Lessons from Gotham
Recently the world turned an auspicious corner when cities surpassed rural areas as the primary place where people live. Many viewed this development as an ominous sign for the future of humanity.
On the other hand, writer David Owen thinks that -- given the inevitability of megacities -- New York may hold lessons that could lead to the salvation of the human species. (GW)
David Owen, a staff writer for The New Yorker whose interests include global ecology, has examined numerous communities across America and discovered one that strikes him as a model of environmental efficiency. That community is New York City, and in Green Metropolis, his latest book, Owen tells readers what green-conscious citizens can learn from Gotham’s example.
Owen realizes, of course, that the Big Apple isn’t the first place that comes to mind when most people think of reducing their carbon footprint. Noisy, crowded, and covered largely by concrete, New York seems instead to be the very antithesis of environmental stewardship.
Anticipating his critics, Owen concedes that when calculated by the square foot, “New York City generates more greenhouse gases, uses more energy, and produces more solid waste than any other American region of comparable size.”
But plot those same negative effects by resident or household, says Owen, and Manhattan gets the blue ribbon from Mother Nature.
“New Yorkers, individually, drive, pollute, consume, and throw away much less than do the average residents of the surrounding suburbs, exurbs, small towns, and farms, because the tightly circumscribed space in which they live creates efficiencies and reduces the possibilities for reckless consumption,” Owen writes.
Because car ownership in Manhattan is so inconvenient, New Yorkers often use public transit or walk, which conserves gasoline and promotes good health. “The average Manhattanite consumes gasoline at a rate that the country as a whole hasn’t matched since the mid-1920s, when the most widely owned car in the United States was the Ford Model T,” Owen tells readers.
New York has achieved its efficiencies because people live closely together – the principle of urban density so loudly touted by champions of the modern “smart growth” movement. If New York City’s 8 million residents lived in the same density as the quaint Connecticut community that Owen calls home, they’d “require a space equivalent to the land area of the six New England states plus Delaware and New Jersey,” he notes as a caution against the dangers of suburban sprawl.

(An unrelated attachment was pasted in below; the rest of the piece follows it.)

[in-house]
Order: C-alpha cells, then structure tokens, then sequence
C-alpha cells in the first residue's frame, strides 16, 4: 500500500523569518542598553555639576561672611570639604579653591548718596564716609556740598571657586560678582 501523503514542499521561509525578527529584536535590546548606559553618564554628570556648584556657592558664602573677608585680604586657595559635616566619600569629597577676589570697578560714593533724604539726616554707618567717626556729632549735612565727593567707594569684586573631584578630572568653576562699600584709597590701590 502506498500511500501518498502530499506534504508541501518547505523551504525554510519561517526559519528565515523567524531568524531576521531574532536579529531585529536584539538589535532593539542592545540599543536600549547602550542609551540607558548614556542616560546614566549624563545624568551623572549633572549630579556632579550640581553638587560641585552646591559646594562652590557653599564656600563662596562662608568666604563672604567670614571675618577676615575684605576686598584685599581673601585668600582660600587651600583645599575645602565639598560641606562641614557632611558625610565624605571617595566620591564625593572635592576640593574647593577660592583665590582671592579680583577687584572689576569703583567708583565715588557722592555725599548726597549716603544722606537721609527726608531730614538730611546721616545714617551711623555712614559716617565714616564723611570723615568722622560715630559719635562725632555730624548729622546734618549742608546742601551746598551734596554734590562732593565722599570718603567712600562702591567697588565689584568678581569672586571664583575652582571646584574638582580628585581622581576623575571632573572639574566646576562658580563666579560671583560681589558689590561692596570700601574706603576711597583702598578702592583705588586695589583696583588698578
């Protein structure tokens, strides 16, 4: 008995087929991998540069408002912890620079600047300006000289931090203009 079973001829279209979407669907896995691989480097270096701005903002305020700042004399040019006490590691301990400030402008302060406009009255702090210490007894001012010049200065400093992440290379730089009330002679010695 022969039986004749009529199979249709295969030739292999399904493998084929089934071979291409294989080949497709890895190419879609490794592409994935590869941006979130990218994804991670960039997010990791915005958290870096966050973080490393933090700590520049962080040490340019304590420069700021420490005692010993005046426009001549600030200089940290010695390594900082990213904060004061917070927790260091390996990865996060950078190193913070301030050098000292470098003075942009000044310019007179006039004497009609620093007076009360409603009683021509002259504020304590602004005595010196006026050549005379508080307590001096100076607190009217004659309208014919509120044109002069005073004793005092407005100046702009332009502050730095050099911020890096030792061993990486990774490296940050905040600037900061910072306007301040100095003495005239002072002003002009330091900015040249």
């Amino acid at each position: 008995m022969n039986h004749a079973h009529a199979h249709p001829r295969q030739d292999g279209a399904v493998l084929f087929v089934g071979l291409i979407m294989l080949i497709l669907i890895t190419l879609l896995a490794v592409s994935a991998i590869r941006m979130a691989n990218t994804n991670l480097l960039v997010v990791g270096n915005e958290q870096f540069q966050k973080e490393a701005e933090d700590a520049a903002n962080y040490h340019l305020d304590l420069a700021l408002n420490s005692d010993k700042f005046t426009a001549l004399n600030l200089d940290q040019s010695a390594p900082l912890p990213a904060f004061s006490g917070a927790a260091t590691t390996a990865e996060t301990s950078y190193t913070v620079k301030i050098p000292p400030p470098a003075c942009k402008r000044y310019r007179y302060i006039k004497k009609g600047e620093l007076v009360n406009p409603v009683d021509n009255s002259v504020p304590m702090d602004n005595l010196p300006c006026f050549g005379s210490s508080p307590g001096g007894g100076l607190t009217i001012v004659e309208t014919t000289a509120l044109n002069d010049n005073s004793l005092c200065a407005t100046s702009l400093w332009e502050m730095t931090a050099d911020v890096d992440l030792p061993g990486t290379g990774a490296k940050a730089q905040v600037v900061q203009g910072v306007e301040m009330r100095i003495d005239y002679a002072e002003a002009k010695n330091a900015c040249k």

New York’s low per-capita energy use and its embrace of public transit and walking are practices that “the rest of us, no matter where we live, are going to have to find ways to emulate, as the world’s various ongoing energy and environmental crises deepen and spread in the years ahead,” Owen adds.
Such thinking, the author acknowledges, goes against America’s long antipathy towards urban life, perhaps best expressed by Thomas Jefferson’s description of big cities as “pestilential to the morals, the health and the liberties of man.”
While he doesn’t share Jefferson’s dim view of urban morality, Owen doesn’t see New York’s ecological virtues as evidence of great civic piety, either. The city’s smart growth, in fact, seems more the result of geographical and historical accidents. Being surrounded by water, for example, Manhattan was forced to confine its sprawl. And because the city developed so long before automobiles, it wasn’t able to remake itself to truly accommodate car culture.
Such providence makes New York a difficult model to duplicate, and one of Owen’s consistent themes is that when it comes to environmental stress, cities are far from equal. He points to Los Angeles as a poster child for “metastatic outward growth” and complains that the commuter-centric city of Atlanta “has probably been the source of more bad transportation policy than any other in America.”
Owen’s focus on cars as an agent of sprawl tends to exclude other factors that spur the growth of suburbs. He makes only passing reference to quality of life issues – such as education, crime, and street noise – that drive city dwellers away from the urban core. And as Robert Bruegmann told readers in his book, “Sprawl,” migration from city centers is not unique to modern America, but rather a historical reality that goes back centuries, long predating the rise of the auto.
But it’s hard to quibble with an author who takes such pains to point out his own imperfections. Readers of Owen’s lighter books, such as the essays of domestic life he gathered in “Around the House,” already know that his chief charm is an abiding gift for self-effacement.
That quality is also evident in “Green Metropolis,” which begins with Owen’s confession that for all his professed devotion to urban density, he left Manhattan many years ago for a larger home in nearby Connecticut, becoming a part of the very problem he bemoans. He also confesses to a persistent affection for driving and big-box stores.
Owen offers a few suggestions as to how all Americans, even those of us in the ’burbs, might “apply the Manhattan template to our own lives, to the extent that we can.” But ultimately, “Green Metropolis” is important not for the answers it yields but the questions it raises – questions that should be part of the ongoing dialogue about the health of our planet.
Danny Heitman, a columnist for The Baton Rouge Advocate, is the author of “A Summer of Birds: John James Audubon at Oakley House.”